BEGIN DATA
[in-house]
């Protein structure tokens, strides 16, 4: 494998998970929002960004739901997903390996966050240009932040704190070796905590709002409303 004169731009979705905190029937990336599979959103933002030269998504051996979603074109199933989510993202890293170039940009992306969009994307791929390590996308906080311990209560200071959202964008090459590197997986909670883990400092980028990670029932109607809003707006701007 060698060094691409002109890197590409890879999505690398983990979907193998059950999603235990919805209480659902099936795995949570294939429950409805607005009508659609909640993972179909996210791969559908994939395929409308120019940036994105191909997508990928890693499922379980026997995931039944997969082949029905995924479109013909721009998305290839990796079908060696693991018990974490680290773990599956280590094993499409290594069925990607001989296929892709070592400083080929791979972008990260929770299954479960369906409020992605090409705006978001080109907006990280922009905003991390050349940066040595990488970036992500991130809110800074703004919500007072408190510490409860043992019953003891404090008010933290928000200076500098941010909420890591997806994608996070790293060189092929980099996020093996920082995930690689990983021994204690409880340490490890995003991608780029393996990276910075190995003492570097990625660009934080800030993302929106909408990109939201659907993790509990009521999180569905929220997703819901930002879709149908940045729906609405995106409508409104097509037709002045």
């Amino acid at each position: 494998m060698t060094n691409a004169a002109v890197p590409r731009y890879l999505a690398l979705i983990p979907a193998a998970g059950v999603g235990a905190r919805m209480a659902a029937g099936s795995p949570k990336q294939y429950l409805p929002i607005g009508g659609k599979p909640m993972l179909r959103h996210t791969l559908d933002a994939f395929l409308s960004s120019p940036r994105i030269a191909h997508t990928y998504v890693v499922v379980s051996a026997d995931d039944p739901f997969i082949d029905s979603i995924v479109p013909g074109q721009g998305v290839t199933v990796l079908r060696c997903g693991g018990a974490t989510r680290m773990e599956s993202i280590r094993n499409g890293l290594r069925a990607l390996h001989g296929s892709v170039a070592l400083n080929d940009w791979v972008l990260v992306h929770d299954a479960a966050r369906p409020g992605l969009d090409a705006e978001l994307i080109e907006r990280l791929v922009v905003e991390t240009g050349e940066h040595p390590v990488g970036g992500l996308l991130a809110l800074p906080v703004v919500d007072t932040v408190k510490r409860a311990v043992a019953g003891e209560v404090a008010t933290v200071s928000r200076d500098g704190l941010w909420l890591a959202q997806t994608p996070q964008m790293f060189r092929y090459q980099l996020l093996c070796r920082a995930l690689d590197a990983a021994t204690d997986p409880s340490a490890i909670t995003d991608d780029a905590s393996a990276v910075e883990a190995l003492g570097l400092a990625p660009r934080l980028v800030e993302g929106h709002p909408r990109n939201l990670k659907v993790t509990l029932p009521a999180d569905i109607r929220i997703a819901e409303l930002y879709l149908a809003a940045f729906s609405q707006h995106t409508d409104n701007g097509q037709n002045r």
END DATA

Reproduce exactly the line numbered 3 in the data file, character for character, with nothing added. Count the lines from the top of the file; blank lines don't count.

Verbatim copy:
């Amino acid at each position: 494998m060698t060094n691409a004169a002109v890197p590409r731009y890879l999505a690398l979705i983990p979907a193998a998970g059950v999603g235990a905190r919805m209480a659902a029937g099936s795995p949570k990336q294939y429950l409805p929002i607005g009508g659609k599979p909640m993972l179909r959103h996210t791969l559908d933002a994939f395929l409308s960004s120019p940036r994105i030269a191909h997508t990928y998504v890693v499922v379980s051996a026997d995931d039944p739901f997969i082949d029905s979603i995924v479109p013909g074109q721009g998305v290839t199933v990796l079908r060696c997903g693991g018990a974490t989510r680290m773990e599956s993202i280590r094993n499409g890293l290594r069925a990607l390996h001989g296929s892709v170039a070592l400083n080929d940009w791979v972008l990260v992306h929770d299954a479960a966050r369906p409020g992605l969009d090409a705006e978001l994307i080109e907006r990280l791929v922009v905003e991390t240009g050349e940066h040595p390590v990488g970036g992500l996308l991130a809110l800074p906080v703004v919500d007072t932040v408190k510490r409860a311990v043992a019953g003891e209560v404090a008010t933290v200071s928000r200076d500098g704190l941010w909420l890591a959202q997806t994608p996070q964008m790293f060189r092929y090459q980099l996020l093996c070796r920082a995930l690689d590197a990983a021994t204690d997986p409880s340490a490890i909670t995003d991608d780029a905590s393996a990276v910075e883990a190995l003492g570097l400092a990625p660009r934080l980028v800030e993302g929106h709002p909408r990109n939201l990670k659907v993790t509990l029932p009521a999180d569905i109607r929220i997703a819901e409303l930002y879709l149908a809003a940045f729906s609405q707006h995106t409508d409104n701007g097509q037709n002045r």